Undocumented Workers, the Most Vulnerable, the Most Exploited

Undocumented workers are the most vulnerable among migrants. While they are denied legal status and are exploited in so many ways, they are also treated as criminals.


Undocumented workers are the most vulnerable among migrants. While they are denied legal status and are exploited in so many ways, they are also treated as criminals.

The International Assembly of Migrants and Refugees (IAMR), a counter-conference to the Global Forum on Migration and Development (GFMD), tackled the plight of undocumented workers.


An estimated 1.5 million migrants are getting into the US every year. Of these, half a million are undocumented.

The 2000 US census estimated that there were 12 million undocumented migrants in the country. Currently, the number of undocumented migrants is estimated to reach 16 million.

Carlos Canales, an El Salvadoran from the US-based May 1st Coalition said that since 2005, there have been three legislative measures aimed at controlling migration into the US. Canales mentioned the HR 4437 (Sensenbrenner bill), and HR 1645 or the Guttierez-Flake bill, also called the Strive Act and the Great Bargain bill.

The May 1st Coalition is a coalition of various migrant groups in the US. It was formed to lead the rally of more than one million immigrants and supporters to advocate for the rights of immigrants, held last May 1, 2006 in New York City.

Even as the Sensenbrenner bill didn’t pass through the US Senate, Canales said, the author of the bill put forward the concept of criminalizing undocumented migration. Before, undocumented workers were only liable to civil suits.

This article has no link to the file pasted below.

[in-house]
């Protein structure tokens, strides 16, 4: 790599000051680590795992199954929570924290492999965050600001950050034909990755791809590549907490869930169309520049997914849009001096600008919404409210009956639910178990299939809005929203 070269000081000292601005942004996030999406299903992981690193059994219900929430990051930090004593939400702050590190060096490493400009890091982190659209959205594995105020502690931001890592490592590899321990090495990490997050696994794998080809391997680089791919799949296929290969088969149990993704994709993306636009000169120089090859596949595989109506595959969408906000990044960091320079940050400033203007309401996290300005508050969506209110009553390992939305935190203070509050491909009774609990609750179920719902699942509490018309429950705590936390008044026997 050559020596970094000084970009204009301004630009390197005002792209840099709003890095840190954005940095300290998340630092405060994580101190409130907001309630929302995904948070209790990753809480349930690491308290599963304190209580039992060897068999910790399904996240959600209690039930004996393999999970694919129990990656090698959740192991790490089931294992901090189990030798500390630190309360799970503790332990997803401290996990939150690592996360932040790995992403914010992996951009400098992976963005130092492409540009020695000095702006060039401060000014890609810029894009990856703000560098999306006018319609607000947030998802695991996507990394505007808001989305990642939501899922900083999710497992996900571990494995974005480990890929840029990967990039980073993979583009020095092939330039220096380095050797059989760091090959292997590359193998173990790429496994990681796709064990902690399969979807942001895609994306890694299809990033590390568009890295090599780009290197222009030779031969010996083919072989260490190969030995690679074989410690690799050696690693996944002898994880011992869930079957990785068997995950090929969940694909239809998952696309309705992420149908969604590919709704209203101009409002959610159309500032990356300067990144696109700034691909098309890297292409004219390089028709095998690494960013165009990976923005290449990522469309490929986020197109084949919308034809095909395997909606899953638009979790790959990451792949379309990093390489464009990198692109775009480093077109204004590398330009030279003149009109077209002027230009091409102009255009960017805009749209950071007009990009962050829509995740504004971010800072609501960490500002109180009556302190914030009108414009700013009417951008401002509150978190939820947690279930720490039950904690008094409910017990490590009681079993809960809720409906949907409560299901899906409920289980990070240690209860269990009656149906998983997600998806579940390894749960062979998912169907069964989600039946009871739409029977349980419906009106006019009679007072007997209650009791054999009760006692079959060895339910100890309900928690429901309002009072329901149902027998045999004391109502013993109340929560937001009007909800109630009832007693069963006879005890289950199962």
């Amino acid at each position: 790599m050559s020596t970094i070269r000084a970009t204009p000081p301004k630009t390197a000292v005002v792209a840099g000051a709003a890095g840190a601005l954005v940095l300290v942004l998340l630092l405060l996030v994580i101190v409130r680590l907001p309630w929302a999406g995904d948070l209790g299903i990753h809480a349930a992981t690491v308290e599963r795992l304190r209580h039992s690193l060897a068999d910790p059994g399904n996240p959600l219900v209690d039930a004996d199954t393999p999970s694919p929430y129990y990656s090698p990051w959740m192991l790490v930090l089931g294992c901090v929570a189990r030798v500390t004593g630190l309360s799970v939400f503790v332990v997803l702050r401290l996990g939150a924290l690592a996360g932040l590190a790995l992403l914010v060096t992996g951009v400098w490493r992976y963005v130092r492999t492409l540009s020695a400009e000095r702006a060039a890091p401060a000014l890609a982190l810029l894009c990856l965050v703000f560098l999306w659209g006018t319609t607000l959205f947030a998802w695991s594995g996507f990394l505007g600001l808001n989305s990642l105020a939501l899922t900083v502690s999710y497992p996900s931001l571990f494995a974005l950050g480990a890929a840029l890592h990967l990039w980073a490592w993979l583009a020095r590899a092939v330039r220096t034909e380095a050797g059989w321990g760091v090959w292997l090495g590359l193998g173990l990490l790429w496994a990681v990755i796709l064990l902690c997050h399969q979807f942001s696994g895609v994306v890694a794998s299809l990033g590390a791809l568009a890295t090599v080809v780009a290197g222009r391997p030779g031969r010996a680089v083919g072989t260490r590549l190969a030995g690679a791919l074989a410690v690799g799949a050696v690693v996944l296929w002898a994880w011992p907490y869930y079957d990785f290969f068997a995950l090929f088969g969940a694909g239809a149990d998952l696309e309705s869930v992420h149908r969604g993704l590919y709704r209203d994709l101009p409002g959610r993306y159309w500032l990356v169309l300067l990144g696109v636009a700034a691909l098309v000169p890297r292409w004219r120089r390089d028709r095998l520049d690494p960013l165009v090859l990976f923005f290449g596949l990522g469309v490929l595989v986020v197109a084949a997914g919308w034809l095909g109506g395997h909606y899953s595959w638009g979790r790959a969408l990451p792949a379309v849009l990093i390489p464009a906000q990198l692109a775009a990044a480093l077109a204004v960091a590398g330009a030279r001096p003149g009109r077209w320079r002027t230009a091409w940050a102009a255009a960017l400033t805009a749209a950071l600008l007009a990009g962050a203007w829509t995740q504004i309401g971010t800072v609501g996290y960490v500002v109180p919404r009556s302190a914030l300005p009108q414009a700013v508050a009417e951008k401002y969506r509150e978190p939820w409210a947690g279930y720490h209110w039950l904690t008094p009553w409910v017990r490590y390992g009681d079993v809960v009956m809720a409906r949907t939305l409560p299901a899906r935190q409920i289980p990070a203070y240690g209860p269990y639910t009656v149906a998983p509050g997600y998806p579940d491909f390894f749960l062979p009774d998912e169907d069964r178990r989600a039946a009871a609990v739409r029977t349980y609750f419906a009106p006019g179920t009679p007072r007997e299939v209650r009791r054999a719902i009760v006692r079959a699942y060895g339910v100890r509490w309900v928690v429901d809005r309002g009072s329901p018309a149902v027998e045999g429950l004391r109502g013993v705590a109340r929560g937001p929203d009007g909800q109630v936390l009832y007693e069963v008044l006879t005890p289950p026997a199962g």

Canales mentioned some of the bill’s salient points to include, holding any organization or institution that helps undocumented immigrants criminally liable too, training local police as immigration agents, and the building of the wall between Mexico and the US.

The Strive Act, Canales said, would have increased the militarization of the US-Mexico border, placed immigrants – whether legal or undocumented- under suspicion of being terrorists, criminalized undocumented migrants, prevented the reunification of families for years, prevented a path to citizenship for up to 20 years, built more jails and increased detention of migrants, legalized racial profiling, mandated mass deportations, denied due process and equal rights for immigrants and charged huge fees for visas and re-entry to US.

The Great Bargain bill proposes residency for migrants based on a point system – 47 points for employment, 28 for education, 15 for English and civics and ten points for the status of extended family. Canales said the standards being set by the bill are too high that only a few would be able to get residency.

Eni Lestari, chairperson of the International Migrants Alliance (IMA) said, “In the US, the Patriot Act, Home Security Act and the succeeding law on border controls have unleashed its pangs on migrants and immigrant workers. These have spawned racial profiling and wanton acts of discrimination and disregard for the rights of even legal migrants and immigrants. Thousands of undocumented workers were swept by raids and crackdowns.”

In an interview, Canales cited the Bush administration’s largest crackdown on illegal workers at a single site. Last May, 389 immigrants in Postville, Iowa were arrested and held at a cattle exhibit hall.

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